Prepared by Professor Alan Whiteside, OBE, Chair of Global Health Policy, BSIA, Waterloo, Canada & Professor Emeritus, University of KwaZulu-Natal – www.alan-whiteside.com
England is halfway through four weeks of renewed lockdown. There are some differences from the first round, the main one being educational establishments, particularly schools, remain open. This week we learnt Prime Minister Boris Johnson is self-isolating again. He was in contact with an MP who subsequently tested positive for Covid-19. I note that he does not look particularly well. In the past week he has faced political turmoil, with key advisers being forced out of Downing Street. They were not particularly impressive individuals, one, Dominic Cummings is best known for his driving ‘to test my eyes’ during the last lockdown. It is a sign of turmoil and continued lack of leadership.
In the United States Donald Trump is refusing to concede the election and allow the new administration, under Joe Biden, to begin the transition. This extends to the Coronavirus response. It is effectively dead in the water at the federal level, although states can respond independently. The number of new cases reached a record high on 13 November. In South Africa most of the restrictions on daily life have been lifted although travel to and from the country remains difficult. This is not necessarily because of South Africa’s rules but those of destination and originating countries.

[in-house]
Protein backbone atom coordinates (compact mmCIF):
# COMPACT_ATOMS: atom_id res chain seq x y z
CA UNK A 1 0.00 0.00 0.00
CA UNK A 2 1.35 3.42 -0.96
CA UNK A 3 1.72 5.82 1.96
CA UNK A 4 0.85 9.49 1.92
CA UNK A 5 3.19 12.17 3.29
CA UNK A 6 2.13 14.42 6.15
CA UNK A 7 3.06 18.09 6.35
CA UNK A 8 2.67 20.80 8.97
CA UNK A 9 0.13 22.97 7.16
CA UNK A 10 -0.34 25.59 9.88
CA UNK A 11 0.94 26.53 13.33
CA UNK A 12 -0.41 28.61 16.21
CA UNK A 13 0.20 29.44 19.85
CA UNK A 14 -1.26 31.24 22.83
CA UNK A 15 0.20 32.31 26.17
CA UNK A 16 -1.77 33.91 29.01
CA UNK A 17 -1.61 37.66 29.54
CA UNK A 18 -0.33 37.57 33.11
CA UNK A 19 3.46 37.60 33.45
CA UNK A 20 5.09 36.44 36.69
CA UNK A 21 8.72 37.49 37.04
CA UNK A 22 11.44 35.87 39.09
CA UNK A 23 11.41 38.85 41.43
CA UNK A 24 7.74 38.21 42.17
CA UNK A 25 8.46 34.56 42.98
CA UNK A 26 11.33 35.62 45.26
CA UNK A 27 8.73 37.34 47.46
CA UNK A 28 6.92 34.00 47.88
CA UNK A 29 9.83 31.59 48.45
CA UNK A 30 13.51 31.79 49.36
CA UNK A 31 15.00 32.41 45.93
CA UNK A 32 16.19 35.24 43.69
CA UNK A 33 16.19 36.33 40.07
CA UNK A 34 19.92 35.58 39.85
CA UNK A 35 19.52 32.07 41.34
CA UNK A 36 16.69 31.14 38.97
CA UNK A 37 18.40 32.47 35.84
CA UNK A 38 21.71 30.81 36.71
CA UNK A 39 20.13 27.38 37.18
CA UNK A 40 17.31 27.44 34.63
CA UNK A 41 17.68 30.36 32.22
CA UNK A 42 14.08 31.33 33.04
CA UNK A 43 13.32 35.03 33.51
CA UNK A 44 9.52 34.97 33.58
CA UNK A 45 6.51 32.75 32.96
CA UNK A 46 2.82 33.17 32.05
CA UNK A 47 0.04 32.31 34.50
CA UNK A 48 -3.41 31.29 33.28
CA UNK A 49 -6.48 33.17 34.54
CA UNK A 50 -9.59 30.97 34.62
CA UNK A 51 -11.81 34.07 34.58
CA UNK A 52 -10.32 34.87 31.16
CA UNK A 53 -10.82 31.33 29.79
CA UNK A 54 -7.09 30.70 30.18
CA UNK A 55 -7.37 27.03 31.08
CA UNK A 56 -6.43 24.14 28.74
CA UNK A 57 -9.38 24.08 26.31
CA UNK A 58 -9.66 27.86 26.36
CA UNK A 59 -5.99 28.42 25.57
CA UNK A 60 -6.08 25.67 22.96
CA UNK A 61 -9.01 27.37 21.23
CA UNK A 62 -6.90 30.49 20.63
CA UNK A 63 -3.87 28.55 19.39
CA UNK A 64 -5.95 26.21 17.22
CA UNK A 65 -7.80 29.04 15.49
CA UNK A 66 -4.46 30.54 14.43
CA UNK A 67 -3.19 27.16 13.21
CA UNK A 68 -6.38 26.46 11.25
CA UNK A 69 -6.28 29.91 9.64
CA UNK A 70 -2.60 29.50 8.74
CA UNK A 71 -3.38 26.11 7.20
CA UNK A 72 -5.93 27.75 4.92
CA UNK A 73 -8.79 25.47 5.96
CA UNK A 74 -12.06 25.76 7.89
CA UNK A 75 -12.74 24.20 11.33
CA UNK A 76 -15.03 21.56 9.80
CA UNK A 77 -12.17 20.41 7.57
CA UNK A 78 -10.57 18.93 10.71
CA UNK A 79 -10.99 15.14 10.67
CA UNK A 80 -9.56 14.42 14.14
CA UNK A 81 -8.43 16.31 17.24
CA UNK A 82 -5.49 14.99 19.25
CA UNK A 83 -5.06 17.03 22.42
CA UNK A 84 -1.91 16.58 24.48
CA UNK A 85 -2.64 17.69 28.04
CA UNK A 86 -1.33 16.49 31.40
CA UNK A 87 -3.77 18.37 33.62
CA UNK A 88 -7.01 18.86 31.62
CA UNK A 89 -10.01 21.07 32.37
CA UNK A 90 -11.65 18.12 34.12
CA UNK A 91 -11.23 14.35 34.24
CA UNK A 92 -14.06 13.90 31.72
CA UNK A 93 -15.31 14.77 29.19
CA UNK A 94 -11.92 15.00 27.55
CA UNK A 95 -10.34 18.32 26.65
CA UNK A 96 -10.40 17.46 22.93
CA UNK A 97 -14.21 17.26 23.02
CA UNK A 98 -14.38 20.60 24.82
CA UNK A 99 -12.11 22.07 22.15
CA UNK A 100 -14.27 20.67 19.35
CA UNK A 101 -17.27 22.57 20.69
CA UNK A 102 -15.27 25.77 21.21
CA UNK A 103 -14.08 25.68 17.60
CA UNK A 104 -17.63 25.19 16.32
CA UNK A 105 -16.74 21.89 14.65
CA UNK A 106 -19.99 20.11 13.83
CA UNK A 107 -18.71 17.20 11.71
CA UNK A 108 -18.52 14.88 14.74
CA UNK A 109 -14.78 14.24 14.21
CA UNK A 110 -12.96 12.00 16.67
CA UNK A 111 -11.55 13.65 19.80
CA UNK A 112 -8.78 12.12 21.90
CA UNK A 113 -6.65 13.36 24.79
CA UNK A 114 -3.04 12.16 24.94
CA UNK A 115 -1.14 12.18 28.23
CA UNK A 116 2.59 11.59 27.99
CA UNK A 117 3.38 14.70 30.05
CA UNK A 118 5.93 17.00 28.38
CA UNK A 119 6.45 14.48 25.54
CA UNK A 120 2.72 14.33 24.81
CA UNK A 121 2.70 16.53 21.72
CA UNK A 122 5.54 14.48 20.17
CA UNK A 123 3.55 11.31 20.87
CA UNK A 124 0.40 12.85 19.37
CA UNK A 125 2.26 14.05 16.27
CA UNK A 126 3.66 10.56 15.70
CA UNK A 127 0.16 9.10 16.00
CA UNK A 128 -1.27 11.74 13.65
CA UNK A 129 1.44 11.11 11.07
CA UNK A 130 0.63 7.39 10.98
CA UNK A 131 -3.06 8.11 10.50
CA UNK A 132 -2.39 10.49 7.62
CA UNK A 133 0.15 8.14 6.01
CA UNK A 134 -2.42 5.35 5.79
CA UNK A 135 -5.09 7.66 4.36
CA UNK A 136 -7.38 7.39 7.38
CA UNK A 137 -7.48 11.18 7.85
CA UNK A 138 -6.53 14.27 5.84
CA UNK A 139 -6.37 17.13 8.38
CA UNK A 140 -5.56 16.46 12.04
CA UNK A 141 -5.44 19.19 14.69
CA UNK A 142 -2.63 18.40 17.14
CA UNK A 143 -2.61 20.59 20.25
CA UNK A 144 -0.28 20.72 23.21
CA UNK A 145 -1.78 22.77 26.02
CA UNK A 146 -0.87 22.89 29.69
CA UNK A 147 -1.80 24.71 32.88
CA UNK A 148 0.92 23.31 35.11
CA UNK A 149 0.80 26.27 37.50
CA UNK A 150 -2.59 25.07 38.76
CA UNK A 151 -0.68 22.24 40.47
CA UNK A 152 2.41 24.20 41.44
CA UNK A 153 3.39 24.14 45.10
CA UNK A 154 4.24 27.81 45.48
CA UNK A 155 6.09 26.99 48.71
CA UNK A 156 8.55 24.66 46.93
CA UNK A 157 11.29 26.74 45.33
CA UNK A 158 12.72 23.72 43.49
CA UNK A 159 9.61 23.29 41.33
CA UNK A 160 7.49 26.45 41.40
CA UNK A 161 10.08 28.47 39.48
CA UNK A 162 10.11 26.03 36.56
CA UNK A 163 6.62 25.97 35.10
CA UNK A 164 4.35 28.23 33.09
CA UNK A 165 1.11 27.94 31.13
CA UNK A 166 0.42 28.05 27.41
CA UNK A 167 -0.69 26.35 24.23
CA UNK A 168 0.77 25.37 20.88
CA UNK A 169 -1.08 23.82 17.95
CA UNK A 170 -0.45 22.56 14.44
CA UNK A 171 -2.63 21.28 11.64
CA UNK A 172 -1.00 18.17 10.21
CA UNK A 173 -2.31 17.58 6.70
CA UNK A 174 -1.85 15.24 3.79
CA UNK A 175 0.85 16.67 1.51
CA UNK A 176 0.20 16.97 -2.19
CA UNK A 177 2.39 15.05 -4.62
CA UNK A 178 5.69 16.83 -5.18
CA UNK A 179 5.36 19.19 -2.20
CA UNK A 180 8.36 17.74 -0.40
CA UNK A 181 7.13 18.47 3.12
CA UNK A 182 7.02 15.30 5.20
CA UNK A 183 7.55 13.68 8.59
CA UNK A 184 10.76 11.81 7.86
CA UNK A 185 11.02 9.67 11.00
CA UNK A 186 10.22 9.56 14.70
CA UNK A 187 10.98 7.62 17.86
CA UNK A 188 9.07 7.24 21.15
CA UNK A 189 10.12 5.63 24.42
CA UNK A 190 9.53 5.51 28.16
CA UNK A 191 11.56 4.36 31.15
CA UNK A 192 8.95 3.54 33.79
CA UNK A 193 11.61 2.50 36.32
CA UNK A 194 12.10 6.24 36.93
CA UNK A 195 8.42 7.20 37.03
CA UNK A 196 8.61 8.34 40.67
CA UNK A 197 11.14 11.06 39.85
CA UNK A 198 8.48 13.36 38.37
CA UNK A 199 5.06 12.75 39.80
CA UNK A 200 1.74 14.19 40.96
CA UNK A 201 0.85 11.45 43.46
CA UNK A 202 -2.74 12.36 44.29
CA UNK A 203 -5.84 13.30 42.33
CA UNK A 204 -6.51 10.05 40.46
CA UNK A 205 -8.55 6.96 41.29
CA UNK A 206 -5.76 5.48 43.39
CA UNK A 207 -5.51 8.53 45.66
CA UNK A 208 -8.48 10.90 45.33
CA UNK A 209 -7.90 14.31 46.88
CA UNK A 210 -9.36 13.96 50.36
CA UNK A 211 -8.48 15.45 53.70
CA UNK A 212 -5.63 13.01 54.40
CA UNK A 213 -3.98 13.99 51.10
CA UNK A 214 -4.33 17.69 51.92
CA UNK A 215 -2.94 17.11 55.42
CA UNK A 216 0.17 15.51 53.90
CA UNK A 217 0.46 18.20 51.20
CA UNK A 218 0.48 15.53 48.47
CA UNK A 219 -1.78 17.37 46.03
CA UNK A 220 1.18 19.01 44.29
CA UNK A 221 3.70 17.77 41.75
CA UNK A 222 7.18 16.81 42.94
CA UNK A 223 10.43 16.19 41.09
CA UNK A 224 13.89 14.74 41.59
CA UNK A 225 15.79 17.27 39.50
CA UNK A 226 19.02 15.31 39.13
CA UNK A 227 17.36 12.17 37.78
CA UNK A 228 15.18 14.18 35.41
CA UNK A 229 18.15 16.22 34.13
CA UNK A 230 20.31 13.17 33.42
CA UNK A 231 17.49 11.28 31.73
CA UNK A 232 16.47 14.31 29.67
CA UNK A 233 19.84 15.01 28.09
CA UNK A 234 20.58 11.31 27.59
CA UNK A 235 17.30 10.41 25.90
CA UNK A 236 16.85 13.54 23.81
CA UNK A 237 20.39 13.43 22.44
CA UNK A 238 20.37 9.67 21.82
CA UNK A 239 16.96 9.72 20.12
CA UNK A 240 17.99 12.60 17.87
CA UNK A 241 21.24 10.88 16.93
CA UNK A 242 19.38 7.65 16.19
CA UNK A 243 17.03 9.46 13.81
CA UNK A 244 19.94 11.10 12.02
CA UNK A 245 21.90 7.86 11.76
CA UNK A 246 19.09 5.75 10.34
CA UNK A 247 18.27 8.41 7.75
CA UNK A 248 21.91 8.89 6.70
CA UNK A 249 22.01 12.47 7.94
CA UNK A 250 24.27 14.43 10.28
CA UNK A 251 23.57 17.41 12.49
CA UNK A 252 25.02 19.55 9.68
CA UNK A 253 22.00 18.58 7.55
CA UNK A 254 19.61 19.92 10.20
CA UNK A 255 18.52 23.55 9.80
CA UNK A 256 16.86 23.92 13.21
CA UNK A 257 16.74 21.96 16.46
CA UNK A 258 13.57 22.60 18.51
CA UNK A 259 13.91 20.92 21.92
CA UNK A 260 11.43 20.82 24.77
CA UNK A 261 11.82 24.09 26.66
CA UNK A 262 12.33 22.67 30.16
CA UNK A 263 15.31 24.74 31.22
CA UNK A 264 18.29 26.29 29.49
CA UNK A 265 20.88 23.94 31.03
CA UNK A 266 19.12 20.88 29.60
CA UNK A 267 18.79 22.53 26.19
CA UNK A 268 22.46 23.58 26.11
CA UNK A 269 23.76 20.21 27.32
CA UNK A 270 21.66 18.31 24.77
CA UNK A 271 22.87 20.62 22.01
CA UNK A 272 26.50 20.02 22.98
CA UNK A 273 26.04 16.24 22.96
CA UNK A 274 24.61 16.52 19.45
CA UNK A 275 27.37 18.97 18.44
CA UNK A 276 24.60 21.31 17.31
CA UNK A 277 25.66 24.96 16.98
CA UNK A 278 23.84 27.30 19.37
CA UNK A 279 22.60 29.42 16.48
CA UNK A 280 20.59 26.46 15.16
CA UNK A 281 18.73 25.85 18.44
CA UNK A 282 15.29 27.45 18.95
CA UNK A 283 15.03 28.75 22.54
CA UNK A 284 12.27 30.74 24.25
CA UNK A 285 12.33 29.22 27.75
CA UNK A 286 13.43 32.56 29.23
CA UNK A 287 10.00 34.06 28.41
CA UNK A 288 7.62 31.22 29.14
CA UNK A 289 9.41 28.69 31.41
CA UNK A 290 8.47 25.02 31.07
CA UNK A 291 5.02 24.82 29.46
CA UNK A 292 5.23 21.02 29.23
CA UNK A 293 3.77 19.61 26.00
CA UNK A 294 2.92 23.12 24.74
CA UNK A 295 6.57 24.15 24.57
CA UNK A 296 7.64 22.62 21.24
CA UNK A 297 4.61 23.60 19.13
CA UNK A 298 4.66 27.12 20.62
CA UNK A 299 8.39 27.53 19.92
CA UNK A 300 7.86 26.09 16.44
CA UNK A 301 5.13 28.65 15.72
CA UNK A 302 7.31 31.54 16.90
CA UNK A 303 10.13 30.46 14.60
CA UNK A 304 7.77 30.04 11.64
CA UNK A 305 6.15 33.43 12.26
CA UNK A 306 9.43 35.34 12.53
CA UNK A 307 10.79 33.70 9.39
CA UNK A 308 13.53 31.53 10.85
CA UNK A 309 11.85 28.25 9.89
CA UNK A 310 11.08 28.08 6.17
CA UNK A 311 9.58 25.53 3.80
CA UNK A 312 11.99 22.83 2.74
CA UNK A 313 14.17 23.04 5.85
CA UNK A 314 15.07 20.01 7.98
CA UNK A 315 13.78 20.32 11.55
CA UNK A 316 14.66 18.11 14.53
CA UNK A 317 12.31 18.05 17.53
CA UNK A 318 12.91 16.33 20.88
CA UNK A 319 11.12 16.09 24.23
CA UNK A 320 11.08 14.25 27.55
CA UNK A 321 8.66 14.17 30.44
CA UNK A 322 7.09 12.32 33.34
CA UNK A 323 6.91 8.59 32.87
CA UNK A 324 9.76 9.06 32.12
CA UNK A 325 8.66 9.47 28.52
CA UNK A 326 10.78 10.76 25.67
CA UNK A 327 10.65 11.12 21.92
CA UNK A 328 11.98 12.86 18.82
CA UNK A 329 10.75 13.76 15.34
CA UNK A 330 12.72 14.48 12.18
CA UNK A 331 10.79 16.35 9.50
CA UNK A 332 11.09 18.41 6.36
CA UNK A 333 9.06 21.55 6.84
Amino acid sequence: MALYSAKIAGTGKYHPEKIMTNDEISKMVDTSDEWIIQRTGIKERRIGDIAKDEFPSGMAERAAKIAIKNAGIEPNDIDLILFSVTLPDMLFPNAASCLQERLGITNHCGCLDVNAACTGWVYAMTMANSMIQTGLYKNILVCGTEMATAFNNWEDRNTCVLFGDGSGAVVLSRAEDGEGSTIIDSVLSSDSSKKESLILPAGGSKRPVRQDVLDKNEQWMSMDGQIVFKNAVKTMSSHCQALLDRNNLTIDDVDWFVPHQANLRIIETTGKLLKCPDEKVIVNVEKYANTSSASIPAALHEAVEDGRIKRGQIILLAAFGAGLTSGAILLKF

When I began this blog in March the first posting asked what the virus meant for us individually. I am going to return to this theme. The constant bombardment of data, opinions, contradictory information, and rumour means that there is confusion and weariness. This week’s guest column is by Graham Hayes, a South African academic and psychologist with years of experience in clinical practice. I asked him to reflect on the mental health implications of Covid-19. It is no surprise this epidemic is detrimental to our individual and collective states of mind. The Lancet of 14th November 2020 reviews the book ‘How to stay sane in an age of division’ by Elif Shafak.1 I have it on order! From a scientific point of view there has been more good news with at least two and possibly more vaccines waiting for testing and approval.
Last week I promised to talk about the pros and cons of lockdowns. On Monday 23rd I am taking part in a debate with Nick Hudson of Pandemic Data and Analytics (PANDA), the head of a South African group of actuaries who question the lockdown policy. This is being organised by BizNews2 as a special episode of their noontime webinar. It will be interesting; I suspect we agree on more than we disagree on. You can register to view the webinar here.